Danielle Citron Leads New LawTech Center at UVA

By TAP Staff Blogger

Posted on September 29, 2021


While some of the topics may be focused on matters at the heart of public debate — like the legal responsibilities of online platforms, privacy and security legislation, or algorithms used in criminal sentencing — others may be dedicated to educating students, academics, lawyers and the public about the laws and policies governing networked technologies.
- Professor Danielle Citron discussing the launch of the LawTech Center at UVA


Professor Danielle Citron is the inaugural director of the LawTech Center, a new scholarly center at the University of Virginia Law School. The center focuses on pressing questions in law and technology, including policy concerns, data analysis of legal texts, and the use of technology in the legal profession.


The LawTech Center


One of the LawTech Center’s first special projects will be investigating if informing the public about attacks on critical infrastructure would create social harm or be helpful. Currently, private companies that run utilities, such as water treatment plants, have no legal obligation to disclose when they’ve been hacked. The center will also sponsor research on the role of cities and other municipalities in privacy policymaking.


Planned programming for the spring includes guest speakers and a “tabletop exercise” for students to simulate an organizational response to a cyberattack. Citron will partner with affiliated professors such as Eichensehr, who directs the National Security Law Center, as well as other public- and private-sector professionals and student leaders in preparing the exercise. The center also looks to host an in-person conference on the governance of online platforms — those tech companies who have entered our everyday lives both socially and professionally — sometime in 2023.


About Professor Danielle Citron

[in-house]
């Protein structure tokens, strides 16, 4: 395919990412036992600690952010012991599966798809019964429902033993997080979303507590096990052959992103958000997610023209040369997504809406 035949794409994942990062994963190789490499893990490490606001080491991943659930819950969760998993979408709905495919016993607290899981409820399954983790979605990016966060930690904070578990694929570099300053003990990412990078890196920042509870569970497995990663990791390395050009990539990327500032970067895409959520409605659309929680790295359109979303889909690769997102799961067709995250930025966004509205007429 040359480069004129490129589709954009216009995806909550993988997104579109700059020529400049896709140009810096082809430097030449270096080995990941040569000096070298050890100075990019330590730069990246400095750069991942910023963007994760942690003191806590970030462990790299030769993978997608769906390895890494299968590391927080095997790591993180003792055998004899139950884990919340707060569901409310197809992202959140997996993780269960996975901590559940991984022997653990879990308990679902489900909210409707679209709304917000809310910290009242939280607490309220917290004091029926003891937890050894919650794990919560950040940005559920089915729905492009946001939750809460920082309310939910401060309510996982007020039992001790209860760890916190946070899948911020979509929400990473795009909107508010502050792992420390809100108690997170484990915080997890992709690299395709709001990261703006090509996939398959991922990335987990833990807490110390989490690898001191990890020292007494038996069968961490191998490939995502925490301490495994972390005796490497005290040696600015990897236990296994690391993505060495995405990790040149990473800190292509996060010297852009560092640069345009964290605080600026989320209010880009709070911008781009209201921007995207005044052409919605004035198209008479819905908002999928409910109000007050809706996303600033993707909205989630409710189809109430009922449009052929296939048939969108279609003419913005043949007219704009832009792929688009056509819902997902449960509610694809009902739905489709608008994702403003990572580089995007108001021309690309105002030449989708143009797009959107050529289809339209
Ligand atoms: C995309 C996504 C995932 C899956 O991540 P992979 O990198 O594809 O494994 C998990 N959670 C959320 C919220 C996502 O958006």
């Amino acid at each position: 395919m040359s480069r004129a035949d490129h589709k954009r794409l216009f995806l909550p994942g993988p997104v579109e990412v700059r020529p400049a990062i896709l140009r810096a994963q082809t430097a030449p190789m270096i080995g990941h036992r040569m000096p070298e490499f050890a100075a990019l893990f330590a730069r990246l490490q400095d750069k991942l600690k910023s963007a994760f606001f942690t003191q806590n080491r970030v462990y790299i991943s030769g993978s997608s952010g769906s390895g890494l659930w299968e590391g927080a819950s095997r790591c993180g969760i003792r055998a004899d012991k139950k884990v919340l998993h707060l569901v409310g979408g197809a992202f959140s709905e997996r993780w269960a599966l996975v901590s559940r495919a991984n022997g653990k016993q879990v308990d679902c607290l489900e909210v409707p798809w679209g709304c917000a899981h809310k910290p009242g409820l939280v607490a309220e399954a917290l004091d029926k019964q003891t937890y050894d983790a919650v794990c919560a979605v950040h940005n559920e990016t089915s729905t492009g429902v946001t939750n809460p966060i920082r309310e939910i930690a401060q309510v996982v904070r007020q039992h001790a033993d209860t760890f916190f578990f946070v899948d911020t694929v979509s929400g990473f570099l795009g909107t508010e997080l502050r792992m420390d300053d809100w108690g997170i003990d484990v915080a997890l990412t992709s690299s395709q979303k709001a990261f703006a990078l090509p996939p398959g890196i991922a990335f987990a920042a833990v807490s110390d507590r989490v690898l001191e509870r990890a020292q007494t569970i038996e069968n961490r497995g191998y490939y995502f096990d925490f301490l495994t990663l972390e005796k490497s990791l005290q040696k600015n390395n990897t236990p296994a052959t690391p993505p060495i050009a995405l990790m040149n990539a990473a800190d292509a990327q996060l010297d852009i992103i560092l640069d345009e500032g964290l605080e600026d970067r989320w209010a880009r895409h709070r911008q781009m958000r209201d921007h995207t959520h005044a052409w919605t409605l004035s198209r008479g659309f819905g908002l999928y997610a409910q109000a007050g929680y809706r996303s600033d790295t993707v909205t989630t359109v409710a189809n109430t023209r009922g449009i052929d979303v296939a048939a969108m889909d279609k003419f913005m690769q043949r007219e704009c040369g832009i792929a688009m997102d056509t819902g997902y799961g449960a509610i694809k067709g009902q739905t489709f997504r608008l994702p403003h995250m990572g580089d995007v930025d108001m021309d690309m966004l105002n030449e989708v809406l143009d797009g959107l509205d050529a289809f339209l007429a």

The second-most cited professor in the nation on issues of law and technology, Professor Citron is the Jefferson Scholars Foundation Schenck Distinguished Professor in Law at UVA where she writes and teaches about privacy, free expression, and civil rights. Her scholarship and advocacy have been recognized nationally and internationally. In 2019, Professor Citron received a MacArthur Foundation Fellowship, informally known as a genius grant, based on her work on cyberstalking and intimate privacy.


For the past decade, Professor Citron has worked with lawmakers, law enforcement, and tech companies to combat invasions of intimate privacy. In June 2019, she testified before Congress about the national security and privacy risks of deepfakes and has been working with Hill staff on a bill to criminalize digital forgeries. She has been deeply involved in reform efforts around the regulation of online platforms. In October 2019, she testified before Congress about Section 230 of the Communications Decency Act. She is currently working with Senate and House staff on proposed Section 230 amendments, and has been working with major tech companies on privacy matters.


Below are a few of Professor Citron’s recent articles:

  • Privacy Injunctions” examines what injunctive relief might look like for victims of nonconsensual pornography and deepfake sex videos. (Emory Law Journal, Forthcoming, written August 5, 2021)
  • A New Compact for Sexual Privacy” examines how the private-sector’s handling of intimate information is largely unrestrained by American consumer protection law, and presents privacy law reforms that focus on stemming the tidal wave of collection, restricting uses of intimate data, and expanding the remedies available in courts. (William & Mary Law Review, Forthcoming, written June 2020)
  • Standing and Privacy Harms: A Critique of TransUnion v. Ramirez,” coauthored with Daniel Solove, critiques the U.S. Supreme Court decision, TransUnion v. Ramirez, that severely limited the effective enforcement of privacy laws through the standing doctrine. (101 Boston University Law Review Online 62, July 28, 2021)

Learn More